Ethiopian-Italian Relationships in Popular Music from Fascist Years to Contemporary Migration
Popular music has defined itself according to national scenes since its very beginning. While labelling and charting artists, bands, and their musical products, the field of production of popular music has always been organized at national levels. The advent of transnational scenes (often confined in the label “world music”) as well as recent efforts from popular music scholars who deal with – among other things – postcolonial theories, challenged such classification. The project “Ethiopian-Italian Relationships in Popular Music” aims at taking such challenge a step further while focusing on a case study that will display the relevant role of transcultural and transnational connections in popular music. Its aim is at displaying how such connections have simultaneously supported and contested the formation of national identities.
The case study of the relationships between Italy and Ethiopia seems particularly appropriate. On the one hand, both the Countries possess a distinct popular music scene related to national identity. The Italian style and approach has been deemed as recognizable since the advent of popular music, one example being the song “O Sole mio” (1898); Ethiopian scales and melodies became one of the first example of popular music from Africa reaching international fame, thanks to musicians and singers such as Mulatu Astatke and Mahmoud Ahmed. On the other hand, the relationships between Ethiopia and Italy have the potential to emphasize how a colonial past – however incomplete the Italian invasion was – still influence perspectives, representations and images that are sources of cultural production.
In order to cover the century-long span, the project will be divided in four parts that correspond to four different musical genres as well as four different historical periods.
The four parts are: Serenata a Selassiè, which will focus on the representation of Ethiopian cultures and people in Italian popular music before and during the invasion of Ethiopia (1935-1941); Wax and Gold will look at the first three decades after World War II, paying particular attention towards the emergence of the two jazz scenes (the Italian and the Ethiopian) and their intersections; Back to Zion will concentrate on the representations of Ethiopia within reggae music in Italy, with a particular focus on the symbolical and literary heritage of the Ethiopian culture in reggae musical productions; Afro-hiphop-politanism is the final part, that will deal with the modern scenario, one in which questions of blackness, migration and the cultural expression defined as hip hop come together in the artistic practices of musicians with migratory backgrounds, second generations or diasporic individuals.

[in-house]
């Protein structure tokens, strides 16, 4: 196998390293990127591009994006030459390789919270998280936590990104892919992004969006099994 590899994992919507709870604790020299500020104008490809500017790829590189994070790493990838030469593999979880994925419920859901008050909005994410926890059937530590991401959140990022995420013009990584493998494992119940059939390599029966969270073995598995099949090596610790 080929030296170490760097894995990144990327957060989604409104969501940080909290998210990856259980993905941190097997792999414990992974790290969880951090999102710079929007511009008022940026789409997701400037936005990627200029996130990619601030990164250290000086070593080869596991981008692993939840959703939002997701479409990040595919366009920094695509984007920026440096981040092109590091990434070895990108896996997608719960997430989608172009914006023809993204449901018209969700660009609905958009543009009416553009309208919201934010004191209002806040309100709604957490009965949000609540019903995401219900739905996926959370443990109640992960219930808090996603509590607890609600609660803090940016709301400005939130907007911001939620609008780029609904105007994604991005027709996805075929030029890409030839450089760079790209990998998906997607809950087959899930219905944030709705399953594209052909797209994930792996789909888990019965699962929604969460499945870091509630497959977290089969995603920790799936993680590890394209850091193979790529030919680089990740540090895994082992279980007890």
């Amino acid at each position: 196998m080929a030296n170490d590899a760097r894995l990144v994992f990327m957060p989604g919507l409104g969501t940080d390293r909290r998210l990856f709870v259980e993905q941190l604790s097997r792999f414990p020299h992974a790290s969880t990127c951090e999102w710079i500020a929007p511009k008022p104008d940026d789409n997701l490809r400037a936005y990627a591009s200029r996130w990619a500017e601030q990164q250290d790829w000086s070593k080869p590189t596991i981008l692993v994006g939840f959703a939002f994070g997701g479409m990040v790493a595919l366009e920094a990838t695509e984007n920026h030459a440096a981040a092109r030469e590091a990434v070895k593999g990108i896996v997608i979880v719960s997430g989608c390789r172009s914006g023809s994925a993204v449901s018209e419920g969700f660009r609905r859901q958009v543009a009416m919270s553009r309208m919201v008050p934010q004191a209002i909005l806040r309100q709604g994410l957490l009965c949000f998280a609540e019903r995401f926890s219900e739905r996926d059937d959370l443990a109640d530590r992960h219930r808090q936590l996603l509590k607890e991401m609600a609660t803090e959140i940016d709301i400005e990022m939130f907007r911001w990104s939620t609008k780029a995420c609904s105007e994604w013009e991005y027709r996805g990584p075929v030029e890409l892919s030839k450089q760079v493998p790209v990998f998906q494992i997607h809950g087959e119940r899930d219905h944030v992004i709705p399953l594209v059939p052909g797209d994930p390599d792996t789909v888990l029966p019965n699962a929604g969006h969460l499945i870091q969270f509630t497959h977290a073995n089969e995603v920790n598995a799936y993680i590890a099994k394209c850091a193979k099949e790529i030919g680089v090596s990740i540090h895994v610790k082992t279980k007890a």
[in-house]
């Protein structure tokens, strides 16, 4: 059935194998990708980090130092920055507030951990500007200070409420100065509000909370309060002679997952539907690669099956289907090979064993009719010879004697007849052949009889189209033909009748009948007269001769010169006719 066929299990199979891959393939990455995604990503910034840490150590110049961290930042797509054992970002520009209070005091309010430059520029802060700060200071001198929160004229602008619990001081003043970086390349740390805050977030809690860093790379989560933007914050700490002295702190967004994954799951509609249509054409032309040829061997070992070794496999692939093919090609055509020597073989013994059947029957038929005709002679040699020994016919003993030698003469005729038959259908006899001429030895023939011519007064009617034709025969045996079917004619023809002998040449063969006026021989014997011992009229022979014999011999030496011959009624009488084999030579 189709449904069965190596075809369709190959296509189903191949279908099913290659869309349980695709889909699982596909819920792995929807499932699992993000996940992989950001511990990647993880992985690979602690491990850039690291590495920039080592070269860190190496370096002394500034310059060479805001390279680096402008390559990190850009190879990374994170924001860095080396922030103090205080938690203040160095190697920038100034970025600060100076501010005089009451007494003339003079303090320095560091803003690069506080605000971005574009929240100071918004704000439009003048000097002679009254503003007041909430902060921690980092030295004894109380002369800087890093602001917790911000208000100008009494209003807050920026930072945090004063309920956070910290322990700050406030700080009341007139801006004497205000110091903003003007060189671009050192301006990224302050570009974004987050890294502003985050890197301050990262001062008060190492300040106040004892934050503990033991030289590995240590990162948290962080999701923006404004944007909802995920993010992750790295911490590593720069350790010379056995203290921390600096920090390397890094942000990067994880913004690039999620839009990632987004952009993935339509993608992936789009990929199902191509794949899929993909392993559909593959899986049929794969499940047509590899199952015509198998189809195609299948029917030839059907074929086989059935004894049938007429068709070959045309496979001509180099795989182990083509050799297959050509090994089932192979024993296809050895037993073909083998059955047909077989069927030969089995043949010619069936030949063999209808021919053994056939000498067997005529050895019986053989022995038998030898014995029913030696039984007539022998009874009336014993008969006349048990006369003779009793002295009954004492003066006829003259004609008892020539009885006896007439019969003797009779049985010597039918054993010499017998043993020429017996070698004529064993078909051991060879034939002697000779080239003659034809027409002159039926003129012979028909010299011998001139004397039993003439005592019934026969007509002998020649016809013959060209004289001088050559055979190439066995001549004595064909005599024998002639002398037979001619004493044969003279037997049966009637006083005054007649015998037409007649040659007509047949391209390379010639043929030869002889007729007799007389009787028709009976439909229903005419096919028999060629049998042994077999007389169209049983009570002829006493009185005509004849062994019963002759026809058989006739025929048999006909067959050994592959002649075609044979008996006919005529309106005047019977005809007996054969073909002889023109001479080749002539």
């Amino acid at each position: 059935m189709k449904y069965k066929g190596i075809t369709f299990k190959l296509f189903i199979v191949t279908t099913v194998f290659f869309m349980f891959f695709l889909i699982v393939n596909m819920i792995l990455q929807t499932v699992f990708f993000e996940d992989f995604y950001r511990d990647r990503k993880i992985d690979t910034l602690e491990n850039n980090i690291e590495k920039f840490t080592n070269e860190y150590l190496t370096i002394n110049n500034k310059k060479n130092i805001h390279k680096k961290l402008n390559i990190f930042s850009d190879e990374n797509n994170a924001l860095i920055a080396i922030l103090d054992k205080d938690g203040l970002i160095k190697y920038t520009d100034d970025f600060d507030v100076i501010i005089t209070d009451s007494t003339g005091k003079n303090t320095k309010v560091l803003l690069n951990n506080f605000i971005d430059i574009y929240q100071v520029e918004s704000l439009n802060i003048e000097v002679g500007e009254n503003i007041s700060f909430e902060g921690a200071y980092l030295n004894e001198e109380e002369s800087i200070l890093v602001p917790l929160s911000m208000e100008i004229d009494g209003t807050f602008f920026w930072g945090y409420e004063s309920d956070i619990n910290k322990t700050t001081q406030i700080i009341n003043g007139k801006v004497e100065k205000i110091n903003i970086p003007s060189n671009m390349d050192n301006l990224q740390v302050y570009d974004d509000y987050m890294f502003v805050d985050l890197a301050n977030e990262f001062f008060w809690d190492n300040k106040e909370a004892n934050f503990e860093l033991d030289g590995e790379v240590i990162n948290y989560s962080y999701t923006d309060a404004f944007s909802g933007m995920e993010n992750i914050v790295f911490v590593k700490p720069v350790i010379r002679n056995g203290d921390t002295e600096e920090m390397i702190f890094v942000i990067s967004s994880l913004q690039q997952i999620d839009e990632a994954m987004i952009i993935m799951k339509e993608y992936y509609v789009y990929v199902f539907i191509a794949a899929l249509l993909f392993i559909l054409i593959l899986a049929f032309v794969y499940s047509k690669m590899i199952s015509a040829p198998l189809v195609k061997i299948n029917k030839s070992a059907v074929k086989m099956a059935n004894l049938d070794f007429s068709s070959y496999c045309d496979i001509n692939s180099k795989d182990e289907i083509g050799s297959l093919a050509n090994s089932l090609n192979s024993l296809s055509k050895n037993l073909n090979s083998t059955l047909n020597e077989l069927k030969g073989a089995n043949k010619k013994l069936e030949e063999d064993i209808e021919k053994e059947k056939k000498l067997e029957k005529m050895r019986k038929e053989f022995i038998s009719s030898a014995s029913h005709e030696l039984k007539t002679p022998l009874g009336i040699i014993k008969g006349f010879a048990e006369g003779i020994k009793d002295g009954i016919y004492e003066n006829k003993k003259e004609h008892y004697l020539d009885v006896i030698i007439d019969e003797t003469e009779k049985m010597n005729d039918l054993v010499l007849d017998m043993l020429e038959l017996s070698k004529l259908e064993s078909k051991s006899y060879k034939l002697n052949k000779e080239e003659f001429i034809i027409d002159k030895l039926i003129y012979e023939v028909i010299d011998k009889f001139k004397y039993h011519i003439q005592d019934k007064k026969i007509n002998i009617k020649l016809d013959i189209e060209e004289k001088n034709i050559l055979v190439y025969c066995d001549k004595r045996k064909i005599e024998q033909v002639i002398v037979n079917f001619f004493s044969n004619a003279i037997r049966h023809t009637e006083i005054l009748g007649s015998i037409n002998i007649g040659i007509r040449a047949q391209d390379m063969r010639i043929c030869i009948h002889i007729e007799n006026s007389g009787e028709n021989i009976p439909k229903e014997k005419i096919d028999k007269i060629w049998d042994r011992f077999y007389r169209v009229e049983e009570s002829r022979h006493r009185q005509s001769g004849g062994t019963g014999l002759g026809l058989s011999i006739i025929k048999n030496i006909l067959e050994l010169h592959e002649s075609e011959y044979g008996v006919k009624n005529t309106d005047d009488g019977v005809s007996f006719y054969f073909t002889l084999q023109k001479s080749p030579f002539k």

The project asserts that the two scenes did not grow up separately. In fact Italian and Ethiopian popular music were influencing each other in several ways, that the project will highlight while analyzing pieces of popular music (music sheets, discs, audiovisual material, etc.) and information regarding musicians and composers, as well as of journalists and producers (letters, interviews, metadata regarding their activities, etc.).
The main objective of the project is the creation of an archival collection of these musical-cultural-transnational relationships, that will represent a unique kind of sound and sound-related collection, and will also be available for future research.
Moreover, the research and the collection will lead to a final exhibition and a website that will focus on the ways in which popular music participated, and at the same time criticized, the formation of national identities.
The research project is based at the Archive für Textmusikforschung – University of Innsbruck.
See the Website of the Conference: “Entangled Histories and Voices – Popular Music and Postcolonial Approaches”
Innsbruck, 28-30 aprile 2021